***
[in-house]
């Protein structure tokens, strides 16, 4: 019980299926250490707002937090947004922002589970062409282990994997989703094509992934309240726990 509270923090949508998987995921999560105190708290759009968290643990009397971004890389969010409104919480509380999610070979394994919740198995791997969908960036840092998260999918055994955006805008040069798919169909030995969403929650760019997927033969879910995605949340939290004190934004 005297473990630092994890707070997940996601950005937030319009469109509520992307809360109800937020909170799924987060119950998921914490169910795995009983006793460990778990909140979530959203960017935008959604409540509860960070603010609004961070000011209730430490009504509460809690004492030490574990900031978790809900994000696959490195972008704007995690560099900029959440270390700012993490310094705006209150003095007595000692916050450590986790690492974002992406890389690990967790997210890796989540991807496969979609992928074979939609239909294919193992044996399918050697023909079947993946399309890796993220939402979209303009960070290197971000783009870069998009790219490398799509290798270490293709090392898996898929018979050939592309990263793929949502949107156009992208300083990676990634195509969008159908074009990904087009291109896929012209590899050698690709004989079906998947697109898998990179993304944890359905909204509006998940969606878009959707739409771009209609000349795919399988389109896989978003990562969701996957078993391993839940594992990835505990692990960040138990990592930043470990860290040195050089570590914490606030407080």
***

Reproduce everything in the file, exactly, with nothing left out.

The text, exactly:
[in-house]
């Protein structure tokens, strides 16, 4: 019980299926250490707002937090947004922002589970062409282990994997989703094509992934309240726990 509270923090949508998987995921999560105190708290759009968290643990009397971004890389969010409104919480509380999610070979394994919740198995791997969908960036840092998260999918055994955006805008040069798919169909030995969403929650760019997927033969879910995605949340939290004190934004 005297473990630092994890707070997940996601950005937030319009469109509520992307809360109800937020909170799924987060119950998921914490169910795995009983006793460990778990909140979530959203960017935008959604409540509860960070603010609004961070000011209730430490009504509460809690004492030490574990900031978790809900994000696959490195972008704007995690560099900029959440270390700012993490310094705006209150003095007595000692916050450590986790690492974002992406890389690990967790997210890796989540991807496969979609992928074979939609239909294919193992044996399918050697023909079947993946399309890796993220939402979209303009960070290197971000783009870069998009790219490398799509290798270490293709090392898996898929018979050939592309990263793929949502949107156009992208300083990676990634195509969008159908074009990904087009291109896929012209590899050698690709004989079906998947697109898998990179993304944890359905909204509006998940969606878009959707739409771009209609000349795919399988389109896989978003990562969701996957078993391993839940594992990835505990692990960040138990990592930043470990860290040195050089570590914490606030407080």